Aid flows in Yemen as ceasefire takes hold

Jamal al-Jabiri with Fawaz al-Haidari in Taez
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Smoke billows following an Saudi-led coalition airstrike on Huthi rebels in Sanaa, on May 11, 2015

Smoke billows following an Saudi-led coalition airstrike on Huthi rebels in Sanaa, on May 11, 2015 (AFP Photo/Mohammed Huwais)

Sanaa (AFP) - Aid agencies began delivering help to desperate civilians in Yemen on Wednesday as a five-day ceasefire took hold after nearly seven weeks of Saudi-led air strikes against Iran-backed rebels.

The humanitarian pause -- which began at 11:00 pm (2000 GMT) on Tuesday -- is the first break in the air war in support of exiled President Abedrabbo Mansour Hadi since its launch on March 26 and has strong backing from Washington.

Hours after it took effect a Saudi defence ministry official said rockets were fired from Yemen's rebel-held north, hitting the border areas of Jazan and Najran inside the kingdom.

The official said there were no casualties and that Saudi forces had "practised self-restraint as part of their commitment" to the truce.

The alleged attack came despite a promise by the Shiite Huthi rebels and their allies to abide by the ceasefire. Riyadh has warned it will punish any attempt to exploit the truce.

A US State Department spokesman said that while the truce was "broadly" holding, it had received some reports of clashes after the ceasefire began.

"We urge all parties to continue to... honour the commitment to restraint," spokesman Jeff Rathke said.

As aid agencies said they were starting to deliver assistance, residents of the rebel-held capital Sanaa told AFP the ceasefire came as a much-needed relief.

"We hope this truce becomes permanent. We finally managed to sleep peacefully last night," said 25-year-old Mohammed al-Saadi.

More than 1,500 people have been killed since mid-March in the air campaign and fighting between rebel forces and Hadi loyalists, according to the United Nations.

The Huthi rebels, allied with army units loyal to ex-president Ali Abdullah Saleh, have taken control of large parts of Yemen including Sanaa and were advancing on Hadi's southern stronghold of Aden when Riyadh launched the air campaign.

- 5-day truce 'not sufficient' -

The weeks since the start of the air war have seen repeated warnings of a dire humanitarian crisis, with shortages of food, water, fuel and medical aid.

The UN's food agency said Wednesday that the situation in Yemen had become "catastrophic".

Dominique Burgeon, Emergencies Director at the Rome-based Food and Agriculture Organization (FAO), told AFP the problems civilians faced were "very serious and at the moment the country lacks everything".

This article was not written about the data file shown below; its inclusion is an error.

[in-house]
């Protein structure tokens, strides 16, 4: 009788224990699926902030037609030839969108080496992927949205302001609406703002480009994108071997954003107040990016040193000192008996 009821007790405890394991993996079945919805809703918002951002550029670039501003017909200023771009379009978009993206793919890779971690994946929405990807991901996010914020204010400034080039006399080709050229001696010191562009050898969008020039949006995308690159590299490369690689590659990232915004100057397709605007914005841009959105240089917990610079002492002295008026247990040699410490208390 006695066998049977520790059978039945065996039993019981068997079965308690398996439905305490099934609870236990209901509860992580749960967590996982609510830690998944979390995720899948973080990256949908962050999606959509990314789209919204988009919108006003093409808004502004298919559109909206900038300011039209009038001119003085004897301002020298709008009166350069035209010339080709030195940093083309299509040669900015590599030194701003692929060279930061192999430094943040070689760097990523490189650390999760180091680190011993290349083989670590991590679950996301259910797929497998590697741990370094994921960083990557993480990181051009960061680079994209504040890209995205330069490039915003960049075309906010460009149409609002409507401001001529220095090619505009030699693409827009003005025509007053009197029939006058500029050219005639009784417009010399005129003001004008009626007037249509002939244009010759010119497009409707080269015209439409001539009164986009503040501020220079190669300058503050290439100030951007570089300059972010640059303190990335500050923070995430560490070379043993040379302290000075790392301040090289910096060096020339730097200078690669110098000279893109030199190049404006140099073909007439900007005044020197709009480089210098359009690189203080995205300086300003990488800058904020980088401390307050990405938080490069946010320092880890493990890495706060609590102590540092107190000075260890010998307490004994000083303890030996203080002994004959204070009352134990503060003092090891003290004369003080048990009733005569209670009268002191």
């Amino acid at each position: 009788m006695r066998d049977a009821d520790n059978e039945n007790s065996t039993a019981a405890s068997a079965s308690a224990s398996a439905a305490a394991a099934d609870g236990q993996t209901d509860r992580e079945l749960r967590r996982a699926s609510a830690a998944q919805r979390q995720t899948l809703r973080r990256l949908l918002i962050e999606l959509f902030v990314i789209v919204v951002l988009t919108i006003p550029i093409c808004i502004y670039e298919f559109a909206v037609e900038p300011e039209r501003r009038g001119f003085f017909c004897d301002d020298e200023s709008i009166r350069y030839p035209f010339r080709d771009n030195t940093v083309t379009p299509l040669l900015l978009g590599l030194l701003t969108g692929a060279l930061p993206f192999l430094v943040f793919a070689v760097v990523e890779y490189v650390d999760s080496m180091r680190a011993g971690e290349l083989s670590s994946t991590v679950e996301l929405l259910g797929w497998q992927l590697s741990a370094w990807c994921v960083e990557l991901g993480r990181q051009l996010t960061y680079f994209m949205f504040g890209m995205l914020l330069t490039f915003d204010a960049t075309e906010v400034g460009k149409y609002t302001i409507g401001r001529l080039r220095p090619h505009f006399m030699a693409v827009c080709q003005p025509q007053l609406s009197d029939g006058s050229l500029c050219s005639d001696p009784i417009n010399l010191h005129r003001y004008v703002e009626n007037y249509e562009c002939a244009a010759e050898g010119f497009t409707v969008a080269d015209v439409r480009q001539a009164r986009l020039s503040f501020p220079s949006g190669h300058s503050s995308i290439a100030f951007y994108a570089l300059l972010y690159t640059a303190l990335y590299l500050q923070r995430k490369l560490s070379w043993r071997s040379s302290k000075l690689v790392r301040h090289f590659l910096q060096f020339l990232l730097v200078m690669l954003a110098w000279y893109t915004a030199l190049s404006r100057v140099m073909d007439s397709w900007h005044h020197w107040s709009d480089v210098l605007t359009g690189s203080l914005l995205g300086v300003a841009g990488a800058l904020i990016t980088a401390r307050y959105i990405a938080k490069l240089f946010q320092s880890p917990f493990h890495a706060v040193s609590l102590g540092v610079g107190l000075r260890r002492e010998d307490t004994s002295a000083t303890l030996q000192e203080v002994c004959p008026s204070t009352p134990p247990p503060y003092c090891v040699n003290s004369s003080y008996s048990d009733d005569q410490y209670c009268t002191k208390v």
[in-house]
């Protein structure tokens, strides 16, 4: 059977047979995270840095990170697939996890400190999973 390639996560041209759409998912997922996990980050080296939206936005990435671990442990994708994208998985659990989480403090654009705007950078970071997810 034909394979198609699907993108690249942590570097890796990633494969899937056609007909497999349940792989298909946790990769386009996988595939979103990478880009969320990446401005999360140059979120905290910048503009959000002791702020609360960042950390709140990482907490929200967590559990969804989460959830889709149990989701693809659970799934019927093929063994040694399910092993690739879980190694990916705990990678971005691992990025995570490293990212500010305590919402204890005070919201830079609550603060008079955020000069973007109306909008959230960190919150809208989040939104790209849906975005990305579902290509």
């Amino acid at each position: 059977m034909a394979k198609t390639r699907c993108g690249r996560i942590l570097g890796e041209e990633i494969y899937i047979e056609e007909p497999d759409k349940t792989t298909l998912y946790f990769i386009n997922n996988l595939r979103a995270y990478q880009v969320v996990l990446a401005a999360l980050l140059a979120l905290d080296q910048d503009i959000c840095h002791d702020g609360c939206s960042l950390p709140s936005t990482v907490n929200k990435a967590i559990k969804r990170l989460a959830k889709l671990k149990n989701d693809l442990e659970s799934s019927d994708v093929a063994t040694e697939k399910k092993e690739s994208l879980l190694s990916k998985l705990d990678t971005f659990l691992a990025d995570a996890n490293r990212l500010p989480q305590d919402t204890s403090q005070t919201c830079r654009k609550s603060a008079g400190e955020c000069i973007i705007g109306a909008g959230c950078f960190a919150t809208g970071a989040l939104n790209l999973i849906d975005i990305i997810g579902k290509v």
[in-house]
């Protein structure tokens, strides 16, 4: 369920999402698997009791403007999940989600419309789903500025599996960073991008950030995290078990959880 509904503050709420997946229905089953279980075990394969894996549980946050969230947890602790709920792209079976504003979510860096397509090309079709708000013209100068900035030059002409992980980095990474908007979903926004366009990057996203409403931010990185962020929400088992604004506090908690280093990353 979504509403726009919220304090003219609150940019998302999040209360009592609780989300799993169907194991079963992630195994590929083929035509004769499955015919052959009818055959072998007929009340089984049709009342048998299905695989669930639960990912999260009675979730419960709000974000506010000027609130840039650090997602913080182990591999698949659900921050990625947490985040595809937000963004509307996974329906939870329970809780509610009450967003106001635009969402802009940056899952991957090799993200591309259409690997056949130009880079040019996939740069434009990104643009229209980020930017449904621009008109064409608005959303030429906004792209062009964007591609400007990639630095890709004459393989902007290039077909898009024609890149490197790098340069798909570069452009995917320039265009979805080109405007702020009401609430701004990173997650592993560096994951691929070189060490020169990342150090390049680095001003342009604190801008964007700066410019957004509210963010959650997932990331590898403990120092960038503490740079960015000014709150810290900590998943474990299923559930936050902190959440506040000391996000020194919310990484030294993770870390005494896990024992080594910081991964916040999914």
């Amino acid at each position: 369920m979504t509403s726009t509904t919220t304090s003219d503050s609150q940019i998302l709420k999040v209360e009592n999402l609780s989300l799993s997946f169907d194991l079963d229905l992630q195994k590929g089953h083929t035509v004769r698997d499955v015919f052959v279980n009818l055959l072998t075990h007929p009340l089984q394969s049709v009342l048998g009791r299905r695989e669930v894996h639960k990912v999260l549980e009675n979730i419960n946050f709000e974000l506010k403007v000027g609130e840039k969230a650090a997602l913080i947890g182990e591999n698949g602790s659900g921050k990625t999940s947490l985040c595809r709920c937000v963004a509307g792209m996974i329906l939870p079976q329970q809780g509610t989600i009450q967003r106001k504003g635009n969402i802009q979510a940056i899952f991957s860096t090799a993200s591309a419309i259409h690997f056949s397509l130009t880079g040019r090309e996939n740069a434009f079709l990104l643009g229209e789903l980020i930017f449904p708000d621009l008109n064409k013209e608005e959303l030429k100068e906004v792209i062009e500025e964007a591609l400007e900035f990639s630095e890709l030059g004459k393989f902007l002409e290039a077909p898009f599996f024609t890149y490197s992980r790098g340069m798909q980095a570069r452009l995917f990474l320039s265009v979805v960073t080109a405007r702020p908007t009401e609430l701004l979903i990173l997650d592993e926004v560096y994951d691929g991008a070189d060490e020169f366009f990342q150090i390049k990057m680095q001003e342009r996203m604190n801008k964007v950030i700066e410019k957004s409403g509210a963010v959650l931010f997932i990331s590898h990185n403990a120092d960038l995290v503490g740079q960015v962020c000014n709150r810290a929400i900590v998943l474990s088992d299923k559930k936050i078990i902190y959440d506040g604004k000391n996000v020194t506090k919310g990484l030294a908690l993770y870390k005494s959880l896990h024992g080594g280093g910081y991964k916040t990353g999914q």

UN agencies and private aid groups had been preparing to boost their efforts since the ceasefire was announced last week and on Wednesday began taking steps.

A ship chartered by the United Nations World Food Programme (WFP), which arrived in Yemen last week, began distributing its shipment of much-needed fuel to areas across the country, an industry official in the port city of Hodeida told AFP.

The country has been suffering from severe fuel shortages -- grinding humanitarian operations to a halt -- and news of the deliveries prompted motorists to start queueing at petrol stations in Sanaa.

The head of Doctors Without Borders (MSF) in Yemen, Marie-Elisabeth Ingres, told AFP that her group was hoping to "take advantage of the truce that seems to be holding".

A plane carrying medical aid and MSF personnel was expected in Yemen later Wednesday, she said, with a second aircraft set to follow on Thursday.

- Iran warns on aid ship -

Iran has also announced it is sending an aid ship to Yemen, prompting a fresh war of words with Washington.

Iranian Brigadier General Masoud Jazayeri warned the United States against stopping the ship, after Washington said it was tracking its movements.

Jazayeri said that if Saudi Arabia or the United States "continue to create obstacles on Iran's aid delivery, a fire might start that would definitely be out of their control."

It took several hours for the ceasefire to take hold inside Yemen, with residents and loyalists reporting continued skirmishes in the southern provinces of Daleh and Shabwa, as well as in third city Taez and the eastern oil province of Marib.

But by Wednesday morning residents said the fighting had largely stopped.

The newly appointed UN envoy to Yemen, Ismail Ould Cheikh Ahmed, arrived in Sanaa on Tuesday for talks on restarting a collapsed political dialogue.